Diving weights 101: How to Nail Your Buoyancy Calculations

Nailing your diving weights is as complicated as Scuba diving is breathtaking, right? There is nothing like exploring the shimmering underwater world and its inhabitants. However, it is also a pastime that to be safe requires training, certification and special gear.

One important part of scuba diving is calculating the amount of weight you’ll need to descend and ascend safely during a dive, which can be complicated. An incorrectly weighted dive can be very difficult, but Aquaworld is here to help. Read on to learn everything you need to know about your buoyancy calculations.

The Importance of Diving Weights, Buoyancy and Streamlining

Why is it important that your weighting is right on during a dive? Your air consumption will be improved, you’ll have better control of your body and be able to make smooth descents and ascents, you’ll be able to hold your position during safety checks, and you’ll enjoy your dive more.

If you are not correctly weighted, there will be signs during your dive. For instance, your streamlining will be off. Streamlining allows you to maintain a horizontal position in the water. If you are overweighted, your chest will be high and your legs will be below, and you will have to inflate your BCD (buoyancy control device) to compensate. If you’re underweighted, your legs will be high in the water and your chest will be low and you will have to continuously kick to keep yourself down.

This problem may be fixed by putting more weight on or taking weights off your belt. You can also adjust the location of your weights to see how it affects your balance. Putting weights in trim pockets could be helpful. If your legs are especially buoyant, ankle weights may come in handy. It’s important to remember that correct weighting takes some experimentation.

There’s More Than One Type of Scuba Diving Weight

Image: diving-weights deeperblue.com

All scuba weights are not created equal. The type you use will depend on the kind of suit you are wearing and the depth of your dive. As a general rule, your ideal weighting is calculated by using the equivalent of 1/10 of your weight when using a 5 mm suit in saltwater and a 12-liter tank. This is adjusted depending on the suit you are wearing.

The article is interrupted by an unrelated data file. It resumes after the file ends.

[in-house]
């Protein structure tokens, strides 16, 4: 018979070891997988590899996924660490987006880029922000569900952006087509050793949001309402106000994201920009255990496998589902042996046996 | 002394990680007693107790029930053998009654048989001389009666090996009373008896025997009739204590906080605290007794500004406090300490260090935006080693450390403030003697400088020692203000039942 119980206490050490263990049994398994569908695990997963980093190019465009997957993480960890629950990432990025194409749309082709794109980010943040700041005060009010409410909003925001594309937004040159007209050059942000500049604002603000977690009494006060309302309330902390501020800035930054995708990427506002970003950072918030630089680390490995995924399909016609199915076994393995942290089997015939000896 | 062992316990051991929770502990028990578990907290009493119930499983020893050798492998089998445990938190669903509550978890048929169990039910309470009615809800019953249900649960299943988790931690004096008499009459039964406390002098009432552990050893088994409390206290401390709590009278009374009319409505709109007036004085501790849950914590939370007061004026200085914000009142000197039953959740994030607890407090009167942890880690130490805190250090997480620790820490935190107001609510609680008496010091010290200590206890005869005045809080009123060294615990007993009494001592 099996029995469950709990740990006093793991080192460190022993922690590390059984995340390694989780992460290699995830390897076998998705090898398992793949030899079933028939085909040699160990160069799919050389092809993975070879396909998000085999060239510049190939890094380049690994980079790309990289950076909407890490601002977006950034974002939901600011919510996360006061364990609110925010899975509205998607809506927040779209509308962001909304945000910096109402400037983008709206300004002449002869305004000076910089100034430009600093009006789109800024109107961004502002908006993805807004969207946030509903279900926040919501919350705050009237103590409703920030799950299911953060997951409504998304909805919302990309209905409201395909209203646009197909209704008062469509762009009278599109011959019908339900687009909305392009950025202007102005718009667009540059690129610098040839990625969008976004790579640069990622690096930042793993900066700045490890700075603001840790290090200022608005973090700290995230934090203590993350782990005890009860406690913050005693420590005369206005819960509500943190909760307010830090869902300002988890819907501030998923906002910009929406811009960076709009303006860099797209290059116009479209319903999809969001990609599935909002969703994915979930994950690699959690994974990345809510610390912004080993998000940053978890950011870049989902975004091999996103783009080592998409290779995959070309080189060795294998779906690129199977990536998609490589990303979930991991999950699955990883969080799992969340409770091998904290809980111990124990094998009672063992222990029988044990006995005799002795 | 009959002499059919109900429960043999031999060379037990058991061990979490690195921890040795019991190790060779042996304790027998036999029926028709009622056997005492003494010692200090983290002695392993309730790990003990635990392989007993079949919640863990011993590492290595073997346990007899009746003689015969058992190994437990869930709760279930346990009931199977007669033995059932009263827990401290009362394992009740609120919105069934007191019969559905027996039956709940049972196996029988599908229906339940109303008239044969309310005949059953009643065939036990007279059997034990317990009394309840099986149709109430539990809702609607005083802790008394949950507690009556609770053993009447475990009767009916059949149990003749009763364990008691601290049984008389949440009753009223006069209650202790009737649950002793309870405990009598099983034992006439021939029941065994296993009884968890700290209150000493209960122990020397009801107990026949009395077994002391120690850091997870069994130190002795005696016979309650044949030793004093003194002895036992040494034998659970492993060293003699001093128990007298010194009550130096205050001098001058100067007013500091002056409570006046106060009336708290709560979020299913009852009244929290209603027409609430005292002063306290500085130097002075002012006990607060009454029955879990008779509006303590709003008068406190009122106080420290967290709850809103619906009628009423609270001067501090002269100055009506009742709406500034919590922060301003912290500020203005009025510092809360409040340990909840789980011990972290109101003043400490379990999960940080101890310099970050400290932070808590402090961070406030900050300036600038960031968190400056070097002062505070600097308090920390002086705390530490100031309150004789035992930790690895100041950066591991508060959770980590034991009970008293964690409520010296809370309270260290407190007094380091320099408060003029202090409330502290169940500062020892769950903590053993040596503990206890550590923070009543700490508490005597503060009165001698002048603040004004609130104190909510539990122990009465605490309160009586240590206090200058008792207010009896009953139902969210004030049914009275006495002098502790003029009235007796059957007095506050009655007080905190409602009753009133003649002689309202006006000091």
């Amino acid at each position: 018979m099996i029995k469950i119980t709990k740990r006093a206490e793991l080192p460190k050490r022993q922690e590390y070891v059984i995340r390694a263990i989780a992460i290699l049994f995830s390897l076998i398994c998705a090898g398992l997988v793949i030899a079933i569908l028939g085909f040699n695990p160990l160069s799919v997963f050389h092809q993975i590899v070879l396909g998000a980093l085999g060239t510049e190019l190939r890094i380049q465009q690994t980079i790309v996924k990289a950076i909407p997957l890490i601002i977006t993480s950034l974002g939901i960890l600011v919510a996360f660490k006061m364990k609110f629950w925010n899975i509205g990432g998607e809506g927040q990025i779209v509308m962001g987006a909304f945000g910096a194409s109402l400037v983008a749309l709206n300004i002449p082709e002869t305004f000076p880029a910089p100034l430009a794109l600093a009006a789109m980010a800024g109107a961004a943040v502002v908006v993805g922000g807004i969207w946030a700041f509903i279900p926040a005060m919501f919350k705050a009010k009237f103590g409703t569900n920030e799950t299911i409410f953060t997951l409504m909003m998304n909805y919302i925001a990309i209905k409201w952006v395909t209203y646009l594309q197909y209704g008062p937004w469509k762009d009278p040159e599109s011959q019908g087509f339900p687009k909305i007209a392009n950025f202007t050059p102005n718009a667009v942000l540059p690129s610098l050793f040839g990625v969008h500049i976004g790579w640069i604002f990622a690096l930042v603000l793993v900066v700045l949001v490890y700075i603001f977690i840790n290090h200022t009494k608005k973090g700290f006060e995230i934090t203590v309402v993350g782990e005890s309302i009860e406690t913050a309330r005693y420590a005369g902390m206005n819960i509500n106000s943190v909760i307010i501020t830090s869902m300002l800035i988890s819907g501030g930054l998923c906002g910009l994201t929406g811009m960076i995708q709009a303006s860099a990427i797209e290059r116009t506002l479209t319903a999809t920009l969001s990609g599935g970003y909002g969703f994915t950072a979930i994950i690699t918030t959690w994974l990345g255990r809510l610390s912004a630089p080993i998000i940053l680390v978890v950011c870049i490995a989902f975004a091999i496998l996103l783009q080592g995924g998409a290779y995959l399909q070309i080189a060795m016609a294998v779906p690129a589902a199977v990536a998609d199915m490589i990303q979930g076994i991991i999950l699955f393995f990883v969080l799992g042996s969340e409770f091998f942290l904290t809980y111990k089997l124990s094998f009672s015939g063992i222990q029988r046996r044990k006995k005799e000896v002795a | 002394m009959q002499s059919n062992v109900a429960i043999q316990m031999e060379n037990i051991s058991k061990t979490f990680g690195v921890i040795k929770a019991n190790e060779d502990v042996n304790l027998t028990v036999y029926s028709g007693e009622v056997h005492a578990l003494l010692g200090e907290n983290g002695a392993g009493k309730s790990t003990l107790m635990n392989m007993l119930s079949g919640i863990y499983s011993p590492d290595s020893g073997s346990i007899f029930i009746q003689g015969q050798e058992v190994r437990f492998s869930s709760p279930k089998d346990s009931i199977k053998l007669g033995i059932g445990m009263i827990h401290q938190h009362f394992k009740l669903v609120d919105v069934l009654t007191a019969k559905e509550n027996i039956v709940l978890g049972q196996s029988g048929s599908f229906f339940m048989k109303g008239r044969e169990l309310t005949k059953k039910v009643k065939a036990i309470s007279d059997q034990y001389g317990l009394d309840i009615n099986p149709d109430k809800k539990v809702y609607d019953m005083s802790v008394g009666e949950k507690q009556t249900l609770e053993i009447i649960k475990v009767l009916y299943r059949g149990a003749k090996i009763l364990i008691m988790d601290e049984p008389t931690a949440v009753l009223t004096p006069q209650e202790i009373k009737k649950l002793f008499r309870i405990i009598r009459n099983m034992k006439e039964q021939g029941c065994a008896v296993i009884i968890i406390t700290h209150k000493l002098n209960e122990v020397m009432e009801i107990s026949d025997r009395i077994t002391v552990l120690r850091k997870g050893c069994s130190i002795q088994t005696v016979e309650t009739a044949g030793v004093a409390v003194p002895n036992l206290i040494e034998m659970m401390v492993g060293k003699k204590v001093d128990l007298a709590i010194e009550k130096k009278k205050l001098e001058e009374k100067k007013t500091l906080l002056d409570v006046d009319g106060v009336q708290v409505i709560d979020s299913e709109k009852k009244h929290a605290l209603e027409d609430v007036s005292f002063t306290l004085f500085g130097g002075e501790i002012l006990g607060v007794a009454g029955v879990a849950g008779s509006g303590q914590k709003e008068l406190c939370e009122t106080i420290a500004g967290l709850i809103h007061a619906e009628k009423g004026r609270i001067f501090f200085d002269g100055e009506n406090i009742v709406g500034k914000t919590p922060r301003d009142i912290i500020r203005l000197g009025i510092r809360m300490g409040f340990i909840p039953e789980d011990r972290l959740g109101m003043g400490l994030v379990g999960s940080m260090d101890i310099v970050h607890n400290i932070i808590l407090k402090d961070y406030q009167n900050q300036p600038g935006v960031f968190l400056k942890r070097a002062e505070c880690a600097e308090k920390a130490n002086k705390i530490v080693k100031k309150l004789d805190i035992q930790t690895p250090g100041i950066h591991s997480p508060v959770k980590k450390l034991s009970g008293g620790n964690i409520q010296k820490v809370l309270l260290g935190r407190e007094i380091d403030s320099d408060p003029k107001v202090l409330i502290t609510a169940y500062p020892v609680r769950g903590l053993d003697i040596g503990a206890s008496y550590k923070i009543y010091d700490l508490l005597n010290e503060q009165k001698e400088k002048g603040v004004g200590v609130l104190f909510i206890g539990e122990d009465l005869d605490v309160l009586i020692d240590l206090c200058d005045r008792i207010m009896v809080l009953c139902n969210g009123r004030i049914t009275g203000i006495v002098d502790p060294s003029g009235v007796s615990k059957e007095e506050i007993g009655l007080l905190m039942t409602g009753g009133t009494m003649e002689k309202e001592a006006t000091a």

There are three levels of buoyancy; positive buoyancy or floating, negative buoyancy or sinking, and neutral buoyancy, or feeling weightless in the water and not sinking. Neutral buoyancy is the goal. Suits cause buoyancy, which needs to be compensated for. Other things that can affect the amount of weight you need include:

  • Your weight and your body mass index (weight vs. height)
  • Whether you’re in saltwater or freshwater
  • The thickness of your suit
  • The weight of your tank and the air in it, because as the air in the tank is consumed, the tank will become lighter and its buoyancy will become positive, causing you to float

There are various different types of diving weights, including:

1. Lead Block Belts

These are the most common type of diving weights. They are two to three-inch nylon belts and weights are laced through or attached to the belt.

2. Lead Shot Belts

Lead shot belts have a long pouch or pocket that is filled with round lead shots.

3. Pocket Belts

This is a nylon belt with many pockets. Weights are inserted into them.

4. Ankle Weights

These wrap around your ankle and help minimize the stress diving can cause on the upper back.

5. Integrated Weight Systems

These are built into certain BCDs so you don’t need to carry weights in a separate apparatus.

6. V-weights

Used with twin tanks, they feature a triangular lead weight that is positioned between two cylinders.

7. Tail Weights

Basically the same thing as v-weights, they are placed lower between twin tanks.

8. Brace Systems

Brace Systems are a harness belt that may or may not come with a backplate, onto which weights can be attached.

Scuba Weighting Made Easy